Set in the Shoryaku and Chotoku eras of Japan's Heian period, the animated short Kai Doh Maru is set against a background of a capital under threat from disease, outlaws, and political ... See full summary »

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Cast

Credited cast:
Dan Green ...
Usui-no-Sadamitsu (2003) (voice)
...
Ohni-hime (Shuten Dohji) / Additional Voices (2003) (voice) (as Corrine Orr)
...
Additional Voices (2003) (voice)
...
Urabe-no-Suetake (2003) (voice)
David Rhodes ...
Ibaragi Dohji: Masakado / Additional Voices (2003) (voice)
Larry Robinson ...
Fujiwara-no-Michinaga (2003) (voice)
Flavio Romeo ...
Watanabe-no-Tsuna (2003) (voice)
Mitsuki Saiga ...
Kintoki Sakatano (voice)
Veronica Taylor ...
Meiko (2003) (voice) (as Kathleen McInerney)
...
Minamoto-no-Raiko (2003) (voice)
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Storyline

Set in the Shoryaku and Chotoku eras of Japan's Heian period, the animated short Kai Doh Maru is set against a background of a capital under threat from disease, outlaws, and political plots. The story reworks themes from Japanese folklore, focusing on the relationship between Sakata no Kintoki (Kintaro) and Minamoto no Raiko, one of the first military Minamoto and "monster hunter" of folklore. The story replaces the traditional image of Kintaro - a strong, ruddy-cheeked man - with that of a determined, tomboyish girl, while retaining much of the traditional character such as the carrying of an axe. Other historical figures from the period who have also become objects of folklore, such as Fujiwara no Michinaga and the rebel Taira no Masakado also make an appearance. Written by dmh2000

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19 December 2001 (Japan)  »

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Ai Suru Koto Ga Boku Wo Ugokasu
by Akira Hiro
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User Reviews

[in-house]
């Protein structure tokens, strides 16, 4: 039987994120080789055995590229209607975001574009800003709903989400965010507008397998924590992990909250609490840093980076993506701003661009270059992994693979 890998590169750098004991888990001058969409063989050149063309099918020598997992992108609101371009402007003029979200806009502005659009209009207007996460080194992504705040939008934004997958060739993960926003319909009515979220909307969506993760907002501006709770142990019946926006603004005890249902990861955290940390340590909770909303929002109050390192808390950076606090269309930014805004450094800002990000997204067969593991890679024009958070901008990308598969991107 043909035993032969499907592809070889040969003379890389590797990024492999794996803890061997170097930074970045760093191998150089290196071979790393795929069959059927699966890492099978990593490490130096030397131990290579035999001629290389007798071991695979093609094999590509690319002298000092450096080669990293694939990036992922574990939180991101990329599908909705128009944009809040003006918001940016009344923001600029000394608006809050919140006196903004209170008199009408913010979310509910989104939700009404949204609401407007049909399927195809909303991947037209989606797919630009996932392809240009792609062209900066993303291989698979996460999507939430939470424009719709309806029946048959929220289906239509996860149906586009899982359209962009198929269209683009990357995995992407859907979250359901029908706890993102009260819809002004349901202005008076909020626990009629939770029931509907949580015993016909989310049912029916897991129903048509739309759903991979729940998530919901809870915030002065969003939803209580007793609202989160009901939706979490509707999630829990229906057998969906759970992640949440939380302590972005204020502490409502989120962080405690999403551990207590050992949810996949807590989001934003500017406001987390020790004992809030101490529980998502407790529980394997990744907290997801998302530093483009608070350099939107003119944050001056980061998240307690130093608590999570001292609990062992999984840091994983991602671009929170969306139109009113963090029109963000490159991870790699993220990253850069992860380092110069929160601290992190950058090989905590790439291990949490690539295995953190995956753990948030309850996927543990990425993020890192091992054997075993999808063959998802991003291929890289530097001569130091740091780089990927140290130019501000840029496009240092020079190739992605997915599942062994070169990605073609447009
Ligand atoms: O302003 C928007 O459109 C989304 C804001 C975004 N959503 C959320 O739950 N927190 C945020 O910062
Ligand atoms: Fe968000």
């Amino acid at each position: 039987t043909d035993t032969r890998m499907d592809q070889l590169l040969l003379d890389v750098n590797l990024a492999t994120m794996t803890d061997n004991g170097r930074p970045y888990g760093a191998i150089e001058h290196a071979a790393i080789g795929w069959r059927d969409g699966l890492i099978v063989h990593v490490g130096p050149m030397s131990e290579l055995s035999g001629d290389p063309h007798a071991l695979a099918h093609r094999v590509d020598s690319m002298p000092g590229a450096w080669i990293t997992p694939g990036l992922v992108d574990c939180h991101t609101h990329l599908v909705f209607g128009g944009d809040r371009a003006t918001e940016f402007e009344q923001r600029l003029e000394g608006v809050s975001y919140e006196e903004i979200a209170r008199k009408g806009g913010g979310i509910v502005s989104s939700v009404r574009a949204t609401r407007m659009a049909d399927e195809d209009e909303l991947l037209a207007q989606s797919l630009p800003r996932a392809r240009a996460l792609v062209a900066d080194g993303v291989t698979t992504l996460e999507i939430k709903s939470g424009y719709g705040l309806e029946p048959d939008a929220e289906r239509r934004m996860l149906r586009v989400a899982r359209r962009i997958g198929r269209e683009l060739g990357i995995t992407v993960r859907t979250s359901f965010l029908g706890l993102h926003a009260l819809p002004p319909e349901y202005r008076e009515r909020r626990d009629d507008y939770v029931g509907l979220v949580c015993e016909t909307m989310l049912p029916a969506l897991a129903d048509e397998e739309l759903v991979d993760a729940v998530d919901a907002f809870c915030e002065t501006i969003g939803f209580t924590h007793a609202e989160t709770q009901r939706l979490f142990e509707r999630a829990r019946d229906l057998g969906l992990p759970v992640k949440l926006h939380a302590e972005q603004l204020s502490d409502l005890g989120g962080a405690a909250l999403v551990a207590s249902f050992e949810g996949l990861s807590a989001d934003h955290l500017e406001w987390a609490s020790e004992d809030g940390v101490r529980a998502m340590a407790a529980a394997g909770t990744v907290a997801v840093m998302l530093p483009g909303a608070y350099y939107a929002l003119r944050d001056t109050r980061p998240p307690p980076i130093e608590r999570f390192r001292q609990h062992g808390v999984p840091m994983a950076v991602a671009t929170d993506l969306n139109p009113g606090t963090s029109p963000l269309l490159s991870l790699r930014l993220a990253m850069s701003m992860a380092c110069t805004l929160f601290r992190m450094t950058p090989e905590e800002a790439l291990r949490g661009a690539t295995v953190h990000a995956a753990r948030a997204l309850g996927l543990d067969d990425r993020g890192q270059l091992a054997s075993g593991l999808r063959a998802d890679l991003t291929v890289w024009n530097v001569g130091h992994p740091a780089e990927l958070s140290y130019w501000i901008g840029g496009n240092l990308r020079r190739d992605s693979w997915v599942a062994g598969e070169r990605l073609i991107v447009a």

Dull story in a technically well animated tale
5 June 2008 | by (Glen Cove, New York) – See all my reviews

This is a story set in Feudal Japan. Kintoki flees her uncle into the mountains and is rescued by Lord Raiko and his men who raise her to be a warrior. However her past comes calling...

This is told with computer animation that mixed flat with 3D. The coloring is very deliberate and makes you swear that something is wrong with your TV set, its not, it, like the design of the film is made to look of the art of the period the story takes place in. It looks good if really odd. If you like Japanese art then you are going to really enjoy the film purely on a visual level.

The plotting is such that, well, let me put it this way, The DVD I was watching was damaged and wouldn't play past the middle of the movie and I didn't care. I could have returned it for something else instead I just went on to another movie. It wasn't bad, its just that what was happening on screen was not living up to the visuals.

Honestly is worth a rental but its not worth a purchase unless you are interested in the art of the time period, or the different styles used in different types of animation.

Interesting Technically, but not emotionally


3 of 3 people found this review helpful.  Was this review helpful to you?

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